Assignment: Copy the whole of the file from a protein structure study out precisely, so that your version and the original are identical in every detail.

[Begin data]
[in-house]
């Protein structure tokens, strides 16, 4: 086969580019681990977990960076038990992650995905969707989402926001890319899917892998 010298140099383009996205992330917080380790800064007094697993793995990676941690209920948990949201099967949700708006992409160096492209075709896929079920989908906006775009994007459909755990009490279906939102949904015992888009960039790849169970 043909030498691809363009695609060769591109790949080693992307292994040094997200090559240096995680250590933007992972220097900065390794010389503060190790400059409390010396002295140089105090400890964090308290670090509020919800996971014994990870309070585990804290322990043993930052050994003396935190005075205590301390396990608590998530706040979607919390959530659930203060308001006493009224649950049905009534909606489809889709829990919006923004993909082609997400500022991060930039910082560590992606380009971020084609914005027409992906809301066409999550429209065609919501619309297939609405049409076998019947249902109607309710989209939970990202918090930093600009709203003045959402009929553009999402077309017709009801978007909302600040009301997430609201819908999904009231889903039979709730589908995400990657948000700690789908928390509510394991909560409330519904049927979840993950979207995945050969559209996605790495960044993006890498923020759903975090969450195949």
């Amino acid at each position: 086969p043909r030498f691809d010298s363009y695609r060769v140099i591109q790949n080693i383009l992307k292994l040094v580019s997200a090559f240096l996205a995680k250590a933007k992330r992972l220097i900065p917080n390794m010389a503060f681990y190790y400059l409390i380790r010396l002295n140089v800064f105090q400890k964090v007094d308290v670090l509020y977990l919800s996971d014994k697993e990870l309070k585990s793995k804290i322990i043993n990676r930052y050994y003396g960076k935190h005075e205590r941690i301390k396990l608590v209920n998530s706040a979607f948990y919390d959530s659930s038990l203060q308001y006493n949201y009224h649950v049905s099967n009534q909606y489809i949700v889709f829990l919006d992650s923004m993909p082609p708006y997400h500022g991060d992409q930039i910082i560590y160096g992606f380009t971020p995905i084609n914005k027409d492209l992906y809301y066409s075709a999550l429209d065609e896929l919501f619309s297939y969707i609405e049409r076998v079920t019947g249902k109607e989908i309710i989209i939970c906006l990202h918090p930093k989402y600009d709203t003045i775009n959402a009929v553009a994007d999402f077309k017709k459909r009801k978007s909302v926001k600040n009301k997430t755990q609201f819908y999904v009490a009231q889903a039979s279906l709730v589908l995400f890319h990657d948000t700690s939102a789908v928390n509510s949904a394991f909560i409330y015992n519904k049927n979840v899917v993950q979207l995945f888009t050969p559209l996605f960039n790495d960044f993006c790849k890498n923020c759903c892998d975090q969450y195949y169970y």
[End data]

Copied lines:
[in-house]
């Protein structure tokens, strides 16, 4: 086969580019681990977990960076038990992650995905969707989402926001890319899917892998 010298140099383009996205992330917080380790800064007094697993793995990676941690209920948990949201099967949700708006992409160096492209075709896929079920989908906006775009994007459909755990009490279906939102949904015992888009960039790849169970 043909030498691809363009695609060769591109790949080693992307292994040094997200090559240096995680250590933007992972220097900065390794010389503060190790400059409390010396002295140089105090400890964090308290670090509020919800996971014994990870309070585990804290322990043993930052050994003396935190005075205590301390396990608590998530706040979607919390959530659930203060308001006493009224649950049905009534909606489809889709829990919006923004993909082609997400500022991060930039910082560590992606380009971020084609914005027409992906809301066409999550429209065609919501619309297939609405049409076998019947249902109607309710989209939970990202918090930093600009709203003045959402009929553009999402077309017709009801978007909302600040009301997430609201819908999904009231889903039979709730589908995400990657948000700690789908928390509510394991909560409330519904049927979840993950979207995945050969559209996605790495960044993006890498923020759903975090969450195949």
């Amino acid at each position: 086969p043909r030498f691809d010298s363009y695609r060769v140099i591109q790949n080693i383009l992307k292994l040094v580019s997200a090559f240096l996205a995680k250590a933007k992330r992972l220097i900065p917080n390794m010389a503060f681990y190790y400059l409390i380790r010396l002295n140089v800064f105090q400890k964090v007094d308290v670090l509020y977990l919800s996971d014994k697993e990870l309070k585990s793995k804290i322990i043993n990676r930052y050994y003396g960076k935190h005075e205590r941690i301390k396990l608590v209920n998530s706040a979607f948990y919390d959530s659930s038990l203060q308001y006493n949201y009224h649950v049905s099967n009534q909606y489809i949700v889709f829990l919006d992650s923004m993909p082609p708006y997400h500022g991060d992409q930039i910082i560590y160096g992606f380009t971020p995905i084609n914005k027409d492209l992906y809301y066409s075709a999550l429209d065609e896929l919501f619309s297939y969707i609405e049409r076998v079920t019947g249902k109607e989908i309710i989209i939970c906006l990202h918090p930093k989402y600009d709203t003045i775009n959402a009929v553009a994007d999402f077309k017709k459909r009801k978007s909302v926001k600040n009301k997430t755990q609201f819908y999904v009490a009231q889903a039979s279906l709730v589908l995400f890319h990657d948000t700690s939102a789908v928390n509510s949904a394991f909560i409330y015992n519904k049927n979840v899917v993950q979207l995945f888009t050969p559209l996605f960039n790495d960044f993006c790849k890498n923020c759903c892998d975090q969450y195949y169970y």